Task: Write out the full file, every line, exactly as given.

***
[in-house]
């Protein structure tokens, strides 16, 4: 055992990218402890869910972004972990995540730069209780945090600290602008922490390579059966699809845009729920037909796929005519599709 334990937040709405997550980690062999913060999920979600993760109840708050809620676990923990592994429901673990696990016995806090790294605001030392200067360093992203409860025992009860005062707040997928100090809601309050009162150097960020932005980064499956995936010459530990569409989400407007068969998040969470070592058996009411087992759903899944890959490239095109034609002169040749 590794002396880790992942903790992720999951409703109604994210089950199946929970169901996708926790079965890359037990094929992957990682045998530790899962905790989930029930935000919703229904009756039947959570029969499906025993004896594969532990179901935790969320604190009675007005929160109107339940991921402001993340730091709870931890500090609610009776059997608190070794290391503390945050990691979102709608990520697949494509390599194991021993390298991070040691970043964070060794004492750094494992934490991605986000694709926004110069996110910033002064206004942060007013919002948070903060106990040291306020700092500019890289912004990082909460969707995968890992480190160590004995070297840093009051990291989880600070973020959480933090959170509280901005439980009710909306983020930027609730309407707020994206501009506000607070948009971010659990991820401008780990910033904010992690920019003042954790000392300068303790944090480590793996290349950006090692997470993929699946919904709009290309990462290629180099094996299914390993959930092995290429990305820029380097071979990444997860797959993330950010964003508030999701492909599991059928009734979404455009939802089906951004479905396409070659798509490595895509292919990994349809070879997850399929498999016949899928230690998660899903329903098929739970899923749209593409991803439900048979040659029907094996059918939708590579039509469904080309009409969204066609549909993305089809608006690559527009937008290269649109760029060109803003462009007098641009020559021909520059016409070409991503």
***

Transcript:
[in-house]
């Protein structure tokens, strides 16, 4: 055992990218402890869910972004972990995540730069209780945090600290602008922490390579059966699809845009729920037909796929005519599709 334990937040709405997550980690062999913060999920979600993760109840708050809620676990923990592994429901673990696990016995806090790294605001030392200067360093992203409860025992009860005062707040997928100090809601309050009162150097960020932005980064499956995936010459530990569409989400407007068969998040969470070592058996009411087992759903899944890959490239095109034609002169040749 590794002396880790992942903790992720999951409703109604994210089950199946929970169901996708926790079965890359037990094929992957990682045998530790899962905790989930029930935000919703229904009756039947959570029969499906025993004896594969532990179901935790969320604190009675007005929160109107339940991921402001993340730091709870931890500090609610009776059997608190070794290391503390945050990691979102709608990520697949494509390599194991021993390298991070040691970043964070060794004492750094494992934490991605986000694709926004110069996110910033002064206004942060007013919002948070903060106990040291306020700092500019890289912004990082909460969707995968890992480190160590004995070297840093009051990291989880600070973020959480933090959170509280901005439980009710909306983020930027609730309407707020994206501009506000607070948009971010659990991820401008780990910033904010992690920019003042954790000392300068303790944090480590793996290349950006090692997470993929699946919904709009290309990462290629180099094996299914390993959930092995290429990305820029380097071979990444997860797959993330950010964003508030999701492909599991059928009734979404455009939802089906951004479905396409070659798509490595895509292919990994349809070879997850399929498999016949899928230690998660899903329903098929739970899923749209593409991803439900048979040659029907094996059918939708590579039509469904080309009409969204066609549909993305089809608006690559527009937008290269649109760029060109803003462009007098641009020559021909520059016409070409991503």